The Philaenus spumarius (Philaenus spumarius (Linnaeus, 1758)) is a rincote that belongs to the family of the Aphrophoridae.
From a systematic point of view, it belongs to the Eukaryota Domain, Animalia Kingdom, Subgenus Eumetazoa, Bilateria Branch, Phylum Arthropoda, Insecta Class, Rhynchota Order, Aphrophoridae Family and then to the Genus Philaenus and the P. spumarius Species.
Geographical Distribution and Habitat –
Philaenus spumarius is a fairly common and widespread insect. Its original distribution was limited to the paleearic ecozone. It is present in most of Europe, in North Africa, partly in Russia, in Afghanistan and in Japan, and has also been introduced in North America and Canada.
It is an insect that can tolerate a wide range of environmental factors that lead it to colonize different habitats (parks, meadows, gardens, etc.) living and reproducing in almost all agricultural and forest areas. It is absent only in very wet or very dry habitats.
Philaenus spumarius is an insect that at the adult stage reaches a length of 5-7 millimeters, with most females larger than males.
They are also polymorphic insects with a very variable coloration of the body (about 20 different colors are known); they are usually however yellowish, brownish or black, with brighter spots on a dark background, but also with dark marks on a lighter background.
Attitude and biological cycle –
The biological cycle begins with the laying of the eggs, singly or in groups, through an ovipositor, in the bark of the trees (where the larvae will then feed) during the summer period. A single female can lay from 350 to 400 eggs. In unfavorable climatic times, these insects can survive in the form of eggs.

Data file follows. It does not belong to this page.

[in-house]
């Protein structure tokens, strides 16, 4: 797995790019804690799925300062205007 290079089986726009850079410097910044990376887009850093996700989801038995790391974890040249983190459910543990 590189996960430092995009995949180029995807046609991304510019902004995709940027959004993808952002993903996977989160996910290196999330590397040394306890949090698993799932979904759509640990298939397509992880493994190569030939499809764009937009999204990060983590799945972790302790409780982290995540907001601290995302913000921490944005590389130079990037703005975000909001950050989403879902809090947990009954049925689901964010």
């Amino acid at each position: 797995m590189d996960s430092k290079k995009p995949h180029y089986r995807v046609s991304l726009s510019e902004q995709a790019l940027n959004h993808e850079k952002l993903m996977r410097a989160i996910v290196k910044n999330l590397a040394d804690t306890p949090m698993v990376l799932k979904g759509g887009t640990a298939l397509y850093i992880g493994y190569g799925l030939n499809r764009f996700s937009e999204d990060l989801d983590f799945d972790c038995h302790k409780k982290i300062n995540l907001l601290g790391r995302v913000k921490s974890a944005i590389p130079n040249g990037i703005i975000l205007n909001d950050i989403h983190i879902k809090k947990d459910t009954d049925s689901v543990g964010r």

The eggs pass the winter and in the spring period they hatch, releasing the nymphs that are carried on the herbaceous plants.
In the summer, adults appear who can also invade the trees on which they arrive by flying or jumping. Their most surprising way of moving is linked to a great ability to jump, which is also useful for escaping predators.
The larvae feed instead of lymph, which they suck by means of the rostrum. In the viscous liquid they release, as waste from the intestine, they enter the air with bronchial openings, which produces the bubbles that constitute a singular shelter.
These foam shelters protect them from predators and allow, among other things, to provide adequate humidity and temperature for development, so the mortality of these insects remains low even in bad weather. The larval stage lasts about 50 days. Adults leave these nests of foam only when they are completely dry, a period that lasts about ten days. The females will mate soon after.
As far as attitudes are concerned, they are polyphagous insects but mainly prefer herbaceous species (especially Poaceae), reed plants (Juncaceae), and sometimes tree species. In total they were found on over 170 host plants.
Philaenus spumarius is occasionally harmful to vines, medics, strawberries and ornamental plants (such as roses) and vegetables.
Ecological Role –
Philaenus spumarius is therefore a polyphagous insect that can cause some damage to crops or ornamental plants. The damage can be direct or indirect. The direct ones are related to nutrition bites that can cause discoloration and deformation; the indirect ones are mostly due to the production of the foam (which can spoil the products causing the depreciation of the commercial value) and as carriers of pathogenic agents.
Among the indirect damage, it should be remembered above all that Philaenus spumarius is the vector of Xylella fastidiosa, the etiological agent of Pierce’s disease, a vascular bacteriosis that affects the vine causing the yellowing of leaves that tend to brown until the final fall (phylloptosis) . Furthermore, Xylella fastidiosa is the cause of many plant diseases such as variegated chlorosis (CVC) of citrus fruits. Furthermore, the bacterium carried by P. spumarius also triggers diseases in other plants such as peach and as the burning of oleander leaves. Philaenus spumarius is believed to be the vector responsible for the spread, in Salento’s olive groves, of a particular bacterial strain of Xylella fastidiosa spp. pauca which is associated with the complex of rapid olive desiccation (CoDiRO).
The containment interventions of this insect are carried out only in cases of massive attacks using pyrethrins extracted from Chrysanthemum cinerariaefolium or synthetic pyrethroids.
– Wikipedia, the free encyclopedia.
– Russo G., 1976. Agrarian Entomology. Special Part. Liguori Editore, Naples.
– Tremblay E., 1997. Applied entomology. Liguori Editore, Naples.